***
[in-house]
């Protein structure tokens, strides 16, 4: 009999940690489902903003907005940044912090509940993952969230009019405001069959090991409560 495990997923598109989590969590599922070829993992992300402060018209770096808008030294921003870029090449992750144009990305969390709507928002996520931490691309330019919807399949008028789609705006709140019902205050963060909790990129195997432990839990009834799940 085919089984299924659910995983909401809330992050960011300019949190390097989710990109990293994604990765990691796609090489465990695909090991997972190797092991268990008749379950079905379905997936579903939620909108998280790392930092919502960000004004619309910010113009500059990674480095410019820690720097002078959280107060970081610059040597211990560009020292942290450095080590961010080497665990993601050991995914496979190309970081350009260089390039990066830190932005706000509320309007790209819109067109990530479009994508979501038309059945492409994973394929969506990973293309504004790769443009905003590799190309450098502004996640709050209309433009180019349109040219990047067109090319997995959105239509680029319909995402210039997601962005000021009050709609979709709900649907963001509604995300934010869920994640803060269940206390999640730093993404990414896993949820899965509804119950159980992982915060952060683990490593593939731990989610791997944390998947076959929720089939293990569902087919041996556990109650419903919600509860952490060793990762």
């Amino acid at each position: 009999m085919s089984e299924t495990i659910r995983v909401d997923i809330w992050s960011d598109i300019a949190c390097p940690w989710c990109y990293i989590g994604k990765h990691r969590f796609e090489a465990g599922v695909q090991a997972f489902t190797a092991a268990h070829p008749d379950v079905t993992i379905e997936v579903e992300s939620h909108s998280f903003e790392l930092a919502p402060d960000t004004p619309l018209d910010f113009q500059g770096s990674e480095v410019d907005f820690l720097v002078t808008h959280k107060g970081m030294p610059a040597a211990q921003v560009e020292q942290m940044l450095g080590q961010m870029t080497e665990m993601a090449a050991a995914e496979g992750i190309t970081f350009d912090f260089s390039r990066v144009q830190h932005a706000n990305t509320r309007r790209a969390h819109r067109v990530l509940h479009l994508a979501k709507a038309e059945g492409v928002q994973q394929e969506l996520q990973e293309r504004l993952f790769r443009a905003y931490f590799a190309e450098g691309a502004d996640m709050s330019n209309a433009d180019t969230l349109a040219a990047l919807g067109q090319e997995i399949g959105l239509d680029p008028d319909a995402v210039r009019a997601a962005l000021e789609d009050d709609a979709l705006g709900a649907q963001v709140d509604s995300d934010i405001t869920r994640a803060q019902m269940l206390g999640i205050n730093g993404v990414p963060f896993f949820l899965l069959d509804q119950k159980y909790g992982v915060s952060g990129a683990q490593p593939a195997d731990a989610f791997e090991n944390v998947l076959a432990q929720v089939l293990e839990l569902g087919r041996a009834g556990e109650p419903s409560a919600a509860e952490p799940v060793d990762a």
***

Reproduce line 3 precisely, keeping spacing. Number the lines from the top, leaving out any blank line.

């Amino acid at each position: 009999m085919s089984e299924t495990i659910r995983v909401d997923i809330w992050s960011d598109i300019a949190c390097p940690w989710c990109y990293i989590g994604k990765h990691r969590f796609e090489a465990g599922v695909q090991a997972f489902t190797a092991a268990h070829p008749d379950v079905t993992i379905e997936v579903e992300s939620h909108s998280f903003e790392l930092a919502p402060d960000t004004p619309l018209d910010f113009q500059g770096s990674e480095v410019d907005f820690l720097v002078t808008h959280k107060g970081m030294p610059a040597a211990q921003v560009e020292q942290m940044l450095g080590q961010m870029t080497e665990m993601a090449a050991a995914e496979g992750i190309t970081f350009d912090f260089s390039r990066v144009q830190h932005a706000n990305t509320r309007r790209a969390h819109r067109v990530l509940h479009l994508a979501k709507a038309e059945g492409v928002q994973q394929e969506l996520q990973e293309r504004l993952f790769r443009a905003y931490f590799a190309e450098g691309a502004d996640m709050s330019n209309a433009d180019t969230l349109a040219a990047l919807g067109q090319e997995i399949g959105l239509d680029p008028d319909a995402v210039r009019a997601a962005l000021e789609d009050d709609a979709l705006g709900a649907q963001v709140d509604s995300d934010i405001t869920r994640a803060q019902m269940l206390g999640i205050n730093g993404v990414p963060f896993f949820l899965l069959d509804q119950k159980y909790g992982v915060s952060g990129a683990q490593p593939a195997d731990a989610f791997e090991n944390v998947l076959a432990q929720v089939l293990e839990l569902g087919r041996a009834g556990e109650p419903s409560a919600a509860e952490p799940v060793d990762a």